The longitudinal perspective allows us to trace gender differences in children’s unpaid care work across childhood. The following graph clearly illustrates how the amount of time that girls spent on unpaid care (on a typical day) increased across adolescence, whereas there was a decline or small increase for boys.
It is easy to see how the kinds of gender disparities that are evident in early adulthood have their roots much earlier, in adolescence.
Time spent on unpaid care work by boys and girls in Ethiopia, India, Peru, and Vietnam (ages 12, 15, 19, and 22)
The longitudinal qualitative data also allowed us to look at the way in which unpaid care work was organised within families and households, and the kinds of things that affected changes in girls’ and boys’ roles and responsibilities, and how they experienced their work. Girls and boys in our study, and in many parts of the world, contributed unpaid work and care labour to their families, sometimes from as young as five and six years of age, with their responsibilities increasing and becoming more gender-differentiated as they matured.
For example, Elmer’s family based in Peru understands responsibility for, and structure of, care and work as reciprocal and shared between the generations. From the age of 12, Elmer and his elder brother moved between their village – where their parents lived – and Lima (country capital) where their elder sister lived. Elmer and his brother alternated providing childcare for their sister’s children, in exchange for their subsistence and schooling in the city. In this scenario, the image of the adult caregiver and child care-recipient does not gel.
The reality is that the majority of the world's children are active co-participants in the care, welfare and constructions of family life. Childhood in many societies is seen as a time to contribute work rather than to be shielded from it.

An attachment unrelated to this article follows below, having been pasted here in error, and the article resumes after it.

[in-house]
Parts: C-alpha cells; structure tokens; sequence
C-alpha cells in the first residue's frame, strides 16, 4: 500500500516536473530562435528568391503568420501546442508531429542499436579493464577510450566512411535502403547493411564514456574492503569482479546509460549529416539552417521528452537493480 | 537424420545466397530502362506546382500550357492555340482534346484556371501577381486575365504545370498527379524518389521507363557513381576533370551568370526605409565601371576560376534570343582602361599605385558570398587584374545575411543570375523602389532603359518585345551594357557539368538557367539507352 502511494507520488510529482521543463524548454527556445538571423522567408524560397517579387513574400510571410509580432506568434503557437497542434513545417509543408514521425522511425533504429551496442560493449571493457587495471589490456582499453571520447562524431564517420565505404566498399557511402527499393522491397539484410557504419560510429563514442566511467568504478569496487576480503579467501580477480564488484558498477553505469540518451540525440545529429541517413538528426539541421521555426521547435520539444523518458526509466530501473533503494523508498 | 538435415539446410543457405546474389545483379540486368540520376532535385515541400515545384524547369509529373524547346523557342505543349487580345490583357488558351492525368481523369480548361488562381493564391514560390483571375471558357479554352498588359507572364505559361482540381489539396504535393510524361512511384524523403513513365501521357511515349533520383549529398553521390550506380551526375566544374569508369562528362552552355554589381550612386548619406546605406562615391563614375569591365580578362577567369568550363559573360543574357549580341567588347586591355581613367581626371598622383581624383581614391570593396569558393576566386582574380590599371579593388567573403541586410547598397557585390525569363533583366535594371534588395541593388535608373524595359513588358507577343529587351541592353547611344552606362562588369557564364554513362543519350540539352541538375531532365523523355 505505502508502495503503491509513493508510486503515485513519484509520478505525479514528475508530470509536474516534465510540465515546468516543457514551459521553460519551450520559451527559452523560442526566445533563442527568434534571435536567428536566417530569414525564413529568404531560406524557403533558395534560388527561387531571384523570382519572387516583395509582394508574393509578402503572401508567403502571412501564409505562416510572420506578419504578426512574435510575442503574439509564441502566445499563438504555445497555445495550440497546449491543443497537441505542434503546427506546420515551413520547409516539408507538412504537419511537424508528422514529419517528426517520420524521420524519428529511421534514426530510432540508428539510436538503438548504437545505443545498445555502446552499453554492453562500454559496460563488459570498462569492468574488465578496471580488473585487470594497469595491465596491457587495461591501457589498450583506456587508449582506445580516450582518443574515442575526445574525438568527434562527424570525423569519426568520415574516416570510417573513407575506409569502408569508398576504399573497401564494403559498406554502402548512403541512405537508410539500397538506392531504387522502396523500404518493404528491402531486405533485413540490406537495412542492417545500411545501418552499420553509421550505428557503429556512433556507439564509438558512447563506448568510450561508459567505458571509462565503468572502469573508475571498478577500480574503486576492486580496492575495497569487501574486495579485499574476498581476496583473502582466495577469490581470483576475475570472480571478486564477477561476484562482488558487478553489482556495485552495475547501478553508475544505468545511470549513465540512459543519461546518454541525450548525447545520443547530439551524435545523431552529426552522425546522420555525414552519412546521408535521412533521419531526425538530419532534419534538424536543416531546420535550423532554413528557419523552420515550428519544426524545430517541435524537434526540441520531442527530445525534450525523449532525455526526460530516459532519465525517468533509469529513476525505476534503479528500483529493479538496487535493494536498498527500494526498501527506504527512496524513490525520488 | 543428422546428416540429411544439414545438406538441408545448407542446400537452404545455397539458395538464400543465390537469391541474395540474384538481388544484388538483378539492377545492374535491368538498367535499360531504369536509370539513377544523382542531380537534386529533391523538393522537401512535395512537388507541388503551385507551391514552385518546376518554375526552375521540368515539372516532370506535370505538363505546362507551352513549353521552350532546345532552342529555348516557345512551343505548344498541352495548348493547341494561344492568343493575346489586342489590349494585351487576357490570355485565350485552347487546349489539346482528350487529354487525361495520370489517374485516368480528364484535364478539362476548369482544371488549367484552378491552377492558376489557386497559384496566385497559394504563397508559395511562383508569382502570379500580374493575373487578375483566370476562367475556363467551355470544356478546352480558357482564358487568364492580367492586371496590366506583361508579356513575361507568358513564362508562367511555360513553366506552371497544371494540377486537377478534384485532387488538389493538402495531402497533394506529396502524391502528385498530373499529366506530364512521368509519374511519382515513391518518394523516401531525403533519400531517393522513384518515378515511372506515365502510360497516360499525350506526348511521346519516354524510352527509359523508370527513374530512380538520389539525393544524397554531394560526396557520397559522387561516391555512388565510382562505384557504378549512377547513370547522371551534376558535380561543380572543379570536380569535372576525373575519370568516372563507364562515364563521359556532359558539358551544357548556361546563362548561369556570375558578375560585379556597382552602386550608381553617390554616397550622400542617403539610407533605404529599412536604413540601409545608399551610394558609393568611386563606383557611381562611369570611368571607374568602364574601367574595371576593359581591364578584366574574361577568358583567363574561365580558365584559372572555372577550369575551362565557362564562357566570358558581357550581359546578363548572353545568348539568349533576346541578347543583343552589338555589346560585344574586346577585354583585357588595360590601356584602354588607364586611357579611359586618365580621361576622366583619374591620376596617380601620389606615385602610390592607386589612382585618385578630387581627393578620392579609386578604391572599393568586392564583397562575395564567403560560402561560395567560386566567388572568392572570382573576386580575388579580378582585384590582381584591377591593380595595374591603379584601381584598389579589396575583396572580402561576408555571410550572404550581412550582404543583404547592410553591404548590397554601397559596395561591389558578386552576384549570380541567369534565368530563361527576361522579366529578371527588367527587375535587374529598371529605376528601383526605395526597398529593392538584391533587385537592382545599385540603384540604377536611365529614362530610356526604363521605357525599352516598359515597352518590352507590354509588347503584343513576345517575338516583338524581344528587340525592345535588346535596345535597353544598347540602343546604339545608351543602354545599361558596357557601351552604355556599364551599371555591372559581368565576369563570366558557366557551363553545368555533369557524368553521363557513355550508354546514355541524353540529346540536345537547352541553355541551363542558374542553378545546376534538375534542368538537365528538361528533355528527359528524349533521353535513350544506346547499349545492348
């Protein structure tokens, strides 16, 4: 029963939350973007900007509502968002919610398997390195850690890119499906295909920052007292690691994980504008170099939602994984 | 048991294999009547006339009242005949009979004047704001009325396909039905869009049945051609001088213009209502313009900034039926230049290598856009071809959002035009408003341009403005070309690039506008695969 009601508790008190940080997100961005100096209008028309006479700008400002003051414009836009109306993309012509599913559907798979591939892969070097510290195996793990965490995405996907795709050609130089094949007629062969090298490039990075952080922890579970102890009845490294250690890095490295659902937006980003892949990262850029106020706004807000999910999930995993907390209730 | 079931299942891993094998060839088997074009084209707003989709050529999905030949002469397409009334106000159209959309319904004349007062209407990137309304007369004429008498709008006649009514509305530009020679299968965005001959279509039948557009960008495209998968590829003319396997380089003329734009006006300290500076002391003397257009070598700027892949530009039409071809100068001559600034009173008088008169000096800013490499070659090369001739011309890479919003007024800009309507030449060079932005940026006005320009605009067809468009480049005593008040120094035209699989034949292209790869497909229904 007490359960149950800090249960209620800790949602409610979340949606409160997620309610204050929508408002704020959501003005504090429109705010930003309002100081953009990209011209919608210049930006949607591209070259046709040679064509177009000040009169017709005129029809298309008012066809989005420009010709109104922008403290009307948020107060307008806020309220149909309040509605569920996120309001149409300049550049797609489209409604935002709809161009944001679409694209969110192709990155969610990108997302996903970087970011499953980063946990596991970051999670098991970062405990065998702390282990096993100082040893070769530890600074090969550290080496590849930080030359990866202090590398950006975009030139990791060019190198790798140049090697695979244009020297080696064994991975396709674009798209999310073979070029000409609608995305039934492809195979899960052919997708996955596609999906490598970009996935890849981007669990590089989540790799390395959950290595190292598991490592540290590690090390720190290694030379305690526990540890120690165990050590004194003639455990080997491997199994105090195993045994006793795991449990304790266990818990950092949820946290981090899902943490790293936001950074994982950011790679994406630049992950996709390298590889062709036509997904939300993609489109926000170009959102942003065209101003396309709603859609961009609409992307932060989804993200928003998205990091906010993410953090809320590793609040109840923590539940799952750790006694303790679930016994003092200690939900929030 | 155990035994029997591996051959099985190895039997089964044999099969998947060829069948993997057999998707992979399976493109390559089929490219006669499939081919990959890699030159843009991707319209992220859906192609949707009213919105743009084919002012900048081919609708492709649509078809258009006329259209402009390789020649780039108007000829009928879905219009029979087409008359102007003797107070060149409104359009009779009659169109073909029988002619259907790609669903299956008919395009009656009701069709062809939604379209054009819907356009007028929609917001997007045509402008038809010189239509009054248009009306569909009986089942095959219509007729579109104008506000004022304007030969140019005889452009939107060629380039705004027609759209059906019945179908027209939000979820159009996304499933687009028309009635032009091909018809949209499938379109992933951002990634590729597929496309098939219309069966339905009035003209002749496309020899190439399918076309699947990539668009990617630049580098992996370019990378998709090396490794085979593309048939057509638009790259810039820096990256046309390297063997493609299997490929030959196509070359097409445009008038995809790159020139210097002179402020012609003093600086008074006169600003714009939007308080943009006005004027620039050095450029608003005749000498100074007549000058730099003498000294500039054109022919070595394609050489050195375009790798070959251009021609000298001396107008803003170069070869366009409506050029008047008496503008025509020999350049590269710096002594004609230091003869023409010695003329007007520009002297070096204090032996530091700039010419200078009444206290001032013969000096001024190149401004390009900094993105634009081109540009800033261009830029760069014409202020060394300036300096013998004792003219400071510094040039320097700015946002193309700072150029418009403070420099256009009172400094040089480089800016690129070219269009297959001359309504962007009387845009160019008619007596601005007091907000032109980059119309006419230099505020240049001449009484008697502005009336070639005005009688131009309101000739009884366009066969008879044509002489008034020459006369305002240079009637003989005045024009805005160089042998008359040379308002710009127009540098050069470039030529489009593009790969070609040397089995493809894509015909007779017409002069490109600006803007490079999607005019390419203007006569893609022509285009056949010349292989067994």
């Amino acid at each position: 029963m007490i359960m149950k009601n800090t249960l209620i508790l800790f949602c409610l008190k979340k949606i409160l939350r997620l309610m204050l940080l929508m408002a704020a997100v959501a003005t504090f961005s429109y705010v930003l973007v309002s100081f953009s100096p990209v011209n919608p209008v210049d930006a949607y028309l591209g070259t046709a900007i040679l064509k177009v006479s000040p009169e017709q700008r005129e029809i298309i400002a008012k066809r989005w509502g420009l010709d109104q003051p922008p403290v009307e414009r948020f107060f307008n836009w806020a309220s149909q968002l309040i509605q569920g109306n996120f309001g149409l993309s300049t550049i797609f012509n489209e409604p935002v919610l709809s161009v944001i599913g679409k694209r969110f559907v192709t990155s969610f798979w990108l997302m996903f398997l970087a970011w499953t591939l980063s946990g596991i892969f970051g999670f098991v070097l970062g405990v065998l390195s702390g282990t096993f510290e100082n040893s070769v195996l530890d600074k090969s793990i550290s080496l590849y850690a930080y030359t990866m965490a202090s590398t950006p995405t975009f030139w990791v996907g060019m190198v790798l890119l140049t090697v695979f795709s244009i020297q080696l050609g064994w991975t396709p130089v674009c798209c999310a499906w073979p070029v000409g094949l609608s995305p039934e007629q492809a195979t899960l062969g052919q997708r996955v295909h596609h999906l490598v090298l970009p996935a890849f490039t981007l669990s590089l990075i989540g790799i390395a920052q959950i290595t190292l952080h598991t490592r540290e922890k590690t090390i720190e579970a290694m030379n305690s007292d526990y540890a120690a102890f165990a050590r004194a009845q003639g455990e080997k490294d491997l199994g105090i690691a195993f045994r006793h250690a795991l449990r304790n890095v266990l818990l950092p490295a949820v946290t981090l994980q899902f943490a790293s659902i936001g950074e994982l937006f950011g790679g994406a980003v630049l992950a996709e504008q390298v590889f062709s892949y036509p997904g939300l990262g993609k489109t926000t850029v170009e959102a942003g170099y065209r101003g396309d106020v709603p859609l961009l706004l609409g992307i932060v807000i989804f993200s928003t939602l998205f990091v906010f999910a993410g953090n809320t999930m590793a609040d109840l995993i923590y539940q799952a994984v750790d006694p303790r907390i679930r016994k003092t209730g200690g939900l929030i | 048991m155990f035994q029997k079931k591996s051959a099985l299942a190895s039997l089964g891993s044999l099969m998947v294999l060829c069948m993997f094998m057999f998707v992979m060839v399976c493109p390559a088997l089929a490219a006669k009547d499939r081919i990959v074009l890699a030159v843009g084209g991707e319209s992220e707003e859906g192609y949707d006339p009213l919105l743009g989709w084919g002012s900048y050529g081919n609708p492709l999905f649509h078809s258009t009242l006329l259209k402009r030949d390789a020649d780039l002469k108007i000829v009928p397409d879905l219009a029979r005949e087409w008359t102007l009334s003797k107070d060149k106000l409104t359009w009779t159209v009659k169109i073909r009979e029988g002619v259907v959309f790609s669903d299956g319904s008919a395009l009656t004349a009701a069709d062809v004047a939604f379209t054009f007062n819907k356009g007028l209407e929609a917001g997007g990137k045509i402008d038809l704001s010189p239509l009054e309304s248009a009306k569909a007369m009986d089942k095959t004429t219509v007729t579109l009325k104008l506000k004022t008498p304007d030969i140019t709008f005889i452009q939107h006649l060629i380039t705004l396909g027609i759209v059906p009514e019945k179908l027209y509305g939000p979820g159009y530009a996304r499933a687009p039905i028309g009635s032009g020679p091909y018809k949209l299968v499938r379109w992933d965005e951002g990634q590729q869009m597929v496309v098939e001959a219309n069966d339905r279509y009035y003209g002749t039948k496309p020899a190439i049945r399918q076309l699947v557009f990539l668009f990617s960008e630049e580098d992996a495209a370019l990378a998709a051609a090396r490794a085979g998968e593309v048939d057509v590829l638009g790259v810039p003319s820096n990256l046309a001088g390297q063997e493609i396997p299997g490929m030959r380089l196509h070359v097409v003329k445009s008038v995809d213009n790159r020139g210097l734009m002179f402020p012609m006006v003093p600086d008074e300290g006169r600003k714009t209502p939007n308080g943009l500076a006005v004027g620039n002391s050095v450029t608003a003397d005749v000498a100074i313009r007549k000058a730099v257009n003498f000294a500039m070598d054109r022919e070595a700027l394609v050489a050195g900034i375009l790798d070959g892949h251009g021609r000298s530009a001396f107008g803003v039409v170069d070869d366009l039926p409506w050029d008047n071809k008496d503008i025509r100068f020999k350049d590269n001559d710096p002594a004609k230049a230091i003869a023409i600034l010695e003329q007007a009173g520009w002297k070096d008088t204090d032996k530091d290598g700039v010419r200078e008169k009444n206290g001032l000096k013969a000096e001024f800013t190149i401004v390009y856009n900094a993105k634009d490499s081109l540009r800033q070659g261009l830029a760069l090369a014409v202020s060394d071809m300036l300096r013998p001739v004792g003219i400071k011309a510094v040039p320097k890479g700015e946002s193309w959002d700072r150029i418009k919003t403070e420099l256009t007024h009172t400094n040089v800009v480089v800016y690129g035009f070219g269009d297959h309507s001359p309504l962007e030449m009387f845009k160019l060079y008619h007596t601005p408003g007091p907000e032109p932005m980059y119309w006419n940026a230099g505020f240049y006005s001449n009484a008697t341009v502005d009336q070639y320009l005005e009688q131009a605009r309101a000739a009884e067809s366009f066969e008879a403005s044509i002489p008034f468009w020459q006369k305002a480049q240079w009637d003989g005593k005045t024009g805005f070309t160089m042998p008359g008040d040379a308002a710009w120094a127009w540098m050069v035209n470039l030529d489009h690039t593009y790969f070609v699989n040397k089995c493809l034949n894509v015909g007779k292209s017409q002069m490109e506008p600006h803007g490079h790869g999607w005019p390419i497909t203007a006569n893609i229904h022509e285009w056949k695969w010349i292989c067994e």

At the same time, there is another face to the mirror: the crushing effects of poverty, parental illness and injury on adults’ capacities to care for the young means that children’s caring and unpaid work roles may also reflect family fragility and hardship, making it difficult for children to balance their responsibilities with schooling and leisure.
Shared concerns of women and children
Our chapter draws on feminist theory and insights from childhood studies to bring women and children into the conceptual frame of care. We argue that recognition that we are all vulnerable in our dependence, but not in the same way, nor at the same time, stimulates analysis of political concerns around ethics, inequality and justice. Attention to temporality – of the life course and of intergenerational relations – goes some way towards integrating questions of care with concerns for justice for all.